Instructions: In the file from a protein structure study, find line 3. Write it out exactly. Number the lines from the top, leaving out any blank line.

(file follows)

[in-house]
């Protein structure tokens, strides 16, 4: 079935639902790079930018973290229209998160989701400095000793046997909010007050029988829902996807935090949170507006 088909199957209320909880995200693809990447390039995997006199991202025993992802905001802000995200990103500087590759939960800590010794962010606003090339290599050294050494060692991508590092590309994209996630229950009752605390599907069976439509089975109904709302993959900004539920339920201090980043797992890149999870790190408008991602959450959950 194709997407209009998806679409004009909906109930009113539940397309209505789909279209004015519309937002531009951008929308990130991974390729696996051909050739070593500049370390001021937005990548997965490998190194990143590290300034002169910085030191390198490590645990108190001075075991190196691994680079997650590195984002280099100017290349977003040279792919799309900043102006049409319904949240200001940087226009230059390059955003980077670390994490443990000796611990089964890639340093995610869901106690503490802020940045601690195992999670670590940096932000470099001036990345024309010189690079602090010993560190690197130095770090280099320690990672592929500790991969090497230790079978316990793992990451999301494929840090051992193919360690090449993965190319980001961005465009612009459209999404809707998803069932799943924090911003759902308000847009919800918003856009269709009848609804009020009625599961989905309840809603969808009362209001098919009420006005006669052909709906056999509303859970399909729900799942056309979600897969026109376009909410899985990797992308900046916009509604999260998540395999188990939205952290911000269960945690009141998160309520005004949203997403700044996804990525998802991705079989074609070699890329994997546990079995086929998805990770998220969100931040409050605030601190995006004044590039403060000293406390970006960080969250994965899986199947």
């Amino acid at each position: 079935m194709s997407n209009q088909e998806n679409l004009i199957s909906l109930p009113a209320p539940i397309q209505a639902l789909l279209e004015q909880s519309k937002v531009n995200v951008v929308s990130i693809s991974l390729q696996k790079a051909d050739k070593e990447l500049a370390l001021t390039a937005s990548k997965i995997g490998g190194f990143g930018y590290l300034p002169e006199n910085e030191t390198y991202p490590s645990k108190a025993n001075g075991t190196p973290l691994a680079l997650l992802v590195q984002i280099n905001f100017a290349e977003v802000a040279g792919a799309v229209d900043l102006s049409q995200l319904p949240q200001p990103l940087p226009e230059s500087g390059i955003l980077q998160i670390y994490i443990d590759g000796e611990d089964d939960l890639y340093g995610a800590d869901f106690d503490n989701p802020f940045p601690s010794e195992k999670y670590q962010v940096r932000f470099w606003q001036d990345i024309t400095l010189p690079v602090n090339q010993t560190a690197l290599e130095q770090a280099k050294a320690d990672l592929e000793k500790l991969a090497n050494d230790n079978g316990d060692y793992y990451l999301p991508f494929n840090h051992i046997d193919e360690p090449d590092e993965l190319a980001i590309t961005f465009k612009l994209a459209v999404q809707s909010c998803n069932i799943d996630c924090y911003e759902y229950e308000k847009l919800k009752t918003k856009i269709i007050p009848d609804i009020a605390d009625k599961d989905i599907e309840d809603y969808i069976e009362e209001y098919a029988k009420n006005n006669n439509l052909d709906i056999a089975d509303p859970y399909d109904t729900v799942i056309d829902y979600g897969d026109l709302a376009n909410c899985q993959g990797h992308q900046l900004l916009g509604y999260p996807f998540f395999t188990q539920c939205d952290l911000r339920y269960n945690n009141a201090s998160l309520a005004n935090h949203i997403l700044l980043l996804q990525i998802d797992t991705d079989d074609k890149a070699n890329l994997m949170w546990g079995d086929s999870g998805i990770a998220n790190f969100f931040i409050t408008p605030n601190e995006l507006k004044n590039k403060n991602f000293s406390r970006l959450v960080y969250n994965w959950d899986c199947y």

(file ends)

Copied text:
């Amino acid at each position: 079935m194709s997407n209009q088909e998806n679409l004009i199957s909906l109930p009113a209320p539940i397309q209505a639902l789909l279209e004015q909880s519309k937002v531009n995200v951008v929308s990130i693809s991974l390729q696996k790079a051909d050739k070593e990447l500049a370390l001021t390039a937005s990548k997965i995997g490998g190194f990143g930018y590290l300034p002169e006199n910085e030191t390198y991202p490590s645990k108190a025993n001075g075991t190196p973290l691994a680079l997650l992802v590195q984002i280099n905001f100017a290349e977003v802000a040279g792919a799309v229209d900043l102006s049409q995200l319904p949240q200001p990103l940087p226009e230059s500087g390059i955003l980077q998160i670390y994490i443990d590759g000796e611990d089964d939960l890639y340093g995610a800590d869901f106690d503490n989701p802020f940045p601690s010794e195992k999670y670590q962010v940096r932000f470099w606003q001036d990345i024309t400095l010189p690079v602090n090339q010993t560190a690197l290599e130095q770090a280099k050294a320690d990672l592929e000793k500790l991969a090497n050494d230790n079978g316990d060692y793992y990451l999301p991508f494929n840090h051992i046997d193919e360690p090449d590092e993965l190319a980001i590309t961005f465009k612009l994209a459209v999404q809707s909010c998803n069932i799943d996630c924090y911003e759902y229950e308000k847009l919800k009752t918003k856009i269709i007050p009848d609804i009020a605390d009625k599961d989905i599907e309840d809603y969808i069976e009362e209001y098919a029988k009420n006005n006669n439509l052909d709906i056999a089975d509303p859970y399909d109904t729900v799942i056309d829902y979600g897969d026109l709302a376009n909410c899985q993959g990797h992308q900046l900004l916009g509604y999260p996807f998540f395999t188990q539920c939205d952290l911000r339920y269960n945690n009141a201090s998160l309520a005004n935090h949203i997403l700044l980043l996804q990525i998802d797992t991705d079989d074609k890149a070699n890329l994997m949170w546990g079995d086929s999870g998805i990770a998220n790190f969100f931040i409050t408008p605030n601190e995006l507006k004044n590039k403060n991602f000293s406390r970006l959450v960080y969250n994965w959950d899986c199947y």